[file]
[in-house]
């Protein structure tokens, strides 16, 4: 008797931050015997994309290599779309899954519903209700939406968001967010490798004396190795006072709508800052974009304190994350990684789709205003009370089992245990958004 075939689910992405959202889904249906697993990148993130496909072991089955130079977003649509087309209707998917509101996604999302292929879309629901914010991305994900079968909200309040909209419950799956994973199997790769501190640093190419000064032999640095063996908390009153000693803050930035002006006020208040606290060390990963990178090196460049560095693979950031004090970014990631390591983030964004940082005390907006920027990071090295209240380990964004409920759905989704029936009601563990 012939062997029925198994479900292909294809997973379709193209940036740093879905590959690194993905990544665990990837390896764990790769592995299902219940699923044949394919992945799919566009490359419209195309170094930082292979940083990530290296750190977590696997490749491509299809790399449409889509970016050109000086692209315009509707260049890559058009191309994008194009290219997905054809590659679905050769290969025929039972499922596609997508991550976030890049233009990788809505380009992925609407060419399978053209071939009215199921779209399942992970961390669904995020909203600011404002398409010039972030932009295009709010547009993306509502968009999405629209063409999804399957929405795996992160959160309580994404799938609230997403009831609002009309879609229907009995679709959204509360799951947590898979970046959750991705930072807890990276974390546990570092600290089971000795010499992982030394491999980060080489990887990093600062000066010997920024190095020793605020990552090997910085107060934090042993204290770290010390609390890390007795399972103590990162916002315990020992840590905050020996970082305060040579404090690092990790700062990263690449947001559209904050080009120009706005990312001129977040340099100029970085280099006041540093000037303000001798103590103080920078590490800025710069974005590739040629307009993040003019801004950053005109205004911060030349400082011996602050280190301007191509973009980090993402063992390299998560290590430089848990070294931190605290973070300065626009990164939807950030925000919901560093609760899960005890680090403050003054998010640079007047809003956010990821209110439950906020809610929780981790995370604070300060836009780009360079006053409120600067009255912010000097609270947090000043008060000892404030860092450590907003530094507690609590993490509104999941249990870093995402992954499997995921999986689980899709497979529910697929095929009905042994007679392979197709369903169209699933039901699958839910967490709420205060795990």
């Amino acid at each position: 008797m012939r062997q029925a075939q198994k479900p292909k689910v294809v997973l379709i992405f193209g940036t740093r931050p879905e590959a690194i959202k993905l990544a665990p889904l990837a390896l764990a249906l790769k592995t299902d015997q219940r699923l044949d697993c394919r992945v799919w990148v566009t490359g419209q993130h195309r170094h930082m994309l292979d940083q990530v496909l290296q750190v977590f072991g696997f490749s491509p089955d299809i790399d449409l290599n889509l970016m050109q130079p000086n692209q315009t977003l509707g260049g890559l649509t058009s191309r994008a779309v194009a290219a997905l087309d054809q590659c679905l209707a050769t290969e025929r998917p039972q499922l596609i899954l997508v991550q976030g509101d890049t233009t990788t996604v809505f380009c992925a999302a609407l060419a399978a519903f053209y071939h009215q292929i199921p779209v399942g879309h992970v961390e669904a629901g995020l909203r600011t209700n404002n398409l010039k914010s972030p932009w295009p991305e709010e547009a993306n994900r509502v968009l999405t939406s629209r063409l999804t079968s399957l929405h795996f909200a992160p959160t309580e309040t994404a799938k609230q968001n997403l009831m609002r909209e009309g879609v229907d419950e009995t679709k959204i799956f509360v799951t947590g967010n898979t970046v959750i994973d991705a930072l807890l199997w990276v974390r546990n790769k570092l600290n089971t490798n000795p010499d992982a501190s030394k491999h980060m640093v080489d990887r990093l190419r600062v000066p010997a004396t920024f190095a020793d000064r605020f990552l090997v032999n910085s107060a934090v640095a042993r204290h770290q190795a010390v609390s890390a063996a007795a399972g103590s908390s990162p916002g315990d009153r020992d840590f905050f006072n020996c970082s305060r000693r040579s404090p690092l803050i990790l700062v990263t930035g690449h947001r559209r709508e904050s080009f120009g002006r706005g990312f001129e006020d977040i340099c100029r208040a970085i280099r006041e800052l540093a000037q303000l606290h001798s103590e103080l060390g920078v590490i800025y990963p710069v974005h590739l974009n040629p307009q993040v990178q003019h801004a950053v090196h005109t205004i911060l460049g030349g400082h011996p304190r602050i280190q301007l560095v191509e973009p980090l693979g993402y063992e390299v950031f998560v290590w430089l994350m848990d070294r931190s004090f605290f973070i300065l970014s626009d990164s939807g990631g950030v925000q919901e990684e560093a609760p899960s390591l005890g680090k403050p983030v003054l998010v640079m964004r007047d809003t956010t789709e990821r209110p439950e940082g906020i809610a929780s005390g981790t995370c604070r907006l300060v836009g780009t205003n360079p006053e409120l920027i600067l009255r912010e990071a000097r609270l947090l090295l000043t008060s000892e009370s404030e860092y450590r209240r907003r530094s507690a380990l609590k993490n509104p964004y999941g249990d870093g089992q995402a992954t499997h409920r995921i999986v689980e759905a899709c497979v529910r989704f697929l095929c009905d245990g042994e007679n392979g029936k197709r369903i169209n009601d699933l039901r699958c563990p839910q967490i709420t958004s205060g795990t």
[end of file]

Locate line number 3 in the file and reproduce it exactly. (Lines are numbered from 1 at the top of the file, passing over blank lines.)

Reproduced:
């Amino acid at each position: 008797m012939r062997q029925a075939q198994k479900p292909k689910v294809v997973l379709i992405f193209g940036t740093r931050p879905e590959a690194i959202k993905l990544a665990p889904l990837a390896l764990a249906l790769k592995t299902d015997q219940r699923l044949d697993c394919r992945v799919w990148v566009t490359g419209q993130h195309r170094h930082m994309l292979d940083q990530v496909l290296q750190v977590f072991g696997f490749s491509p089955d299809i790399d449409l290599n889509l970016m050109q130079p000086n692209q315009t977003l509707g260049g890559l649509t058009s191309r994008a779309v194009a290219a997905l087309d054809q590659c679905l209707a050769t290969e025929r998917p039972q499922l596609i899954l997508v991550q976030g509101d890049t233009t990788t996604v809505f380009c992925a999302a609407l060419a399978a519903f053209y071939h009215q292929i199921p779209v399942g879309h992970v961390e669904a629901g995020l909203r600011t209700n404002n398409l010039k914010s972030p932009w295009p991305e709010e547009a993306n994900r509502v968009l999405t939406s629209r063409l999804t079968s399957l929405h795996f909200a992160p959160t309580e309040t994404a799938k609230q968001n997403l009831m609002r909209e009309g879609v229907d419950e009995t679709k959204i799956f509360v799951t947590g967010n898979t970046v959750i994973d991705a930072l807890l199997w990276v974390r546990n790769k570092l600290n089971t490798n000795p010499d992982a501190s030394k491999h980060m640093v080489d990887r990093l190419r600062v000066p010997a004396t920024f190095a020793d000064r605020f990552l090997v032999n910085s107060a934090v640095a042993r204290h770290q190795a010390v609390s890390a063996a007795a399972g103590s908390s990162p916002g315990d009153r020992d840590f905050f006072n020996c970082s305060r000693r040579s404090p690092l803050i990790l700062v990263t930035g690449h947001r559209r709508e904050s080009f120009g002006r706005g990312f001129e006020d977040i340099c100029r208040a970085i280099r006041e800052l540093a000037q303000l606290h001798s103590e103080l060390g920078v590490i800025y990963p710069v974005h590739l974009n040629p307009q993040v990178q003019h801004a950053v090196h005109t205004i911060l460049g030349g400082h011996p304190r602050i280190q301007l560095v191509e973009p980090l693979g993402y063992e390299v950031f998560v290590w430089l994350m848990d070294r931190s004090f605290f973070i300065l970014s626009d990164s939807g990631g950030v925000q919901e990684e560093a609760p899960s390591l005890g680090k403050p983030v003054l998010v640079m964004r007047d809003t956010t789709e990821r209110p439950e940082g906020i809610a929780s005390g981790t995370c604070r907006l300060v836009g780009t205003n360079p006053e409120l920027i600067l009255r912010e990071a000097r609270l947090l090295l000043t008060s000892e009370s404030e860092y450590r209240r907003r530094s507690a380990l609590k993490n509104p964004y999941g249990d870093g089992q995402a992954t499997h409920r995921i999986v689980e759905a899709c497979v529910r989704f697929l095929c009905d245990g042994e007679n392979g029936k197709r369903i169209n009601d699933l039901r699958c563990p839910q967490i709420t958004s205060g795990t």